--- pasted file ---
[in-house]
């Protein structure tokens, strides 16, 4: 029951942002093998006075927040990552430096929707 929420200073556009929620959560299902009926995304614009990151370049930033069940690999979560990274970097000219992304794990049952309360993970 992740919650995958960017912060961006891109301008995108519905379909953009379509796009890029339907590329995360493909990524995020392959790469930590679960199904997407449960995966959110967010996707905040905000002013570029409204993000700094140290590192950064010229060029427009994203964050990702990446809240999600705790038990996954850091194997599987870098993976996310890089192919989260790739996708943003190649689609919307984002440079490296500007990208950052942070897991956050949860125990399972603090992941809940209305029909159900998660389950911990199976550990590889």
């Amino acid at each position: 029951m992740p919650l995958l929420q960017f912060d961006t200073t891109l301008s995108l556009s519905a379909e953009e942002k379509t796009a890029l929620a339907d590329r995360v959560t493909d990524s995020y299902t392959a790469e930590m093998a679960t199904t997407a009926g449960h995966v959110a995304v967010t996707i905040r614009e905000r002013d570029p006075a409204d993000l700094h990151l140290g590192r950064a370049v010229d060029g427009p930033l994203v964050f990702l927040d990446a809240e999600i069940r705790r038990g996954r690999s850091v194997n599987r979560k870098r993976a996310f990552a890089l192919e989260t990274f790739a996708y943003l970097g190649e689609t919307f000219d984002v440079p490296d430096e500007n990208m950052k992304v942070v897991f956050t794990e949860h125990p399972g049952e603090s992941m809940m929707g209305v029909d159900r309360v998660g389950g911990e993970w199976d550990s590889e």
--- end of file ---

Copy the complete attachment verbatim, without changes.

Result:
[in-house]
């Protein structure tokens, strides 16, 4: 029951942002093998006075927040990552430096929707 929420200073556009929620959560299902009926995304614009990151370049930033069940690999979560990274970097000219992304794990049952309360993970 992740919650995958960017912060961006891109301008995108519905379909953009379509796009890029339907590329995360493909990524995020392959790469930590679960199904997407449960995966959110967010996707905040905000002013570029409204993000700094140290590192950064010229060029427009994203964050990702990446809240999600705790038990996954850091194997599987870098993976996310890089192919989260790739996708943003190649689609919307984002440079490296500007990208950052942070897991956050949860125990399972603090992941809940209305029909159900998660389950911990199976550990590889």
């Amino acid at each position: 029951m992740p919650l995958l929420q960017f912060d961006t200073t891109l301008s995108l556009s519905a379909e953009e942002k379509t796009a890029l929620a339907d590329r995360v959560t493909d990524s995020y299902t392959a790469e930590m093998a679960t199904t997407a009926g449960h995966v959110a995304v967010t996707i905040r614009e905000r002013d570029p006075a409204d993000l700094h990151l140290g590192r950064a370049v010229d060029g427009p930033l994203v964050f990702l927040d990446a809240e999600i069940r705790r038990g996954r690999s850091v194997n599987r979560k870098r993976a996310f990552a890089l192919e989260t990274f790739a996708y943003l970097g190649e689609t919307f000219d984002v440079p490296d430096e500007n990208m950052k992304v942070v897991f956050t794990e949860h125990p399972g049952e603090s992941m809940m929707g209305v029909d159900r309360v998660g389950g911990e993970w199976d550990s590889e």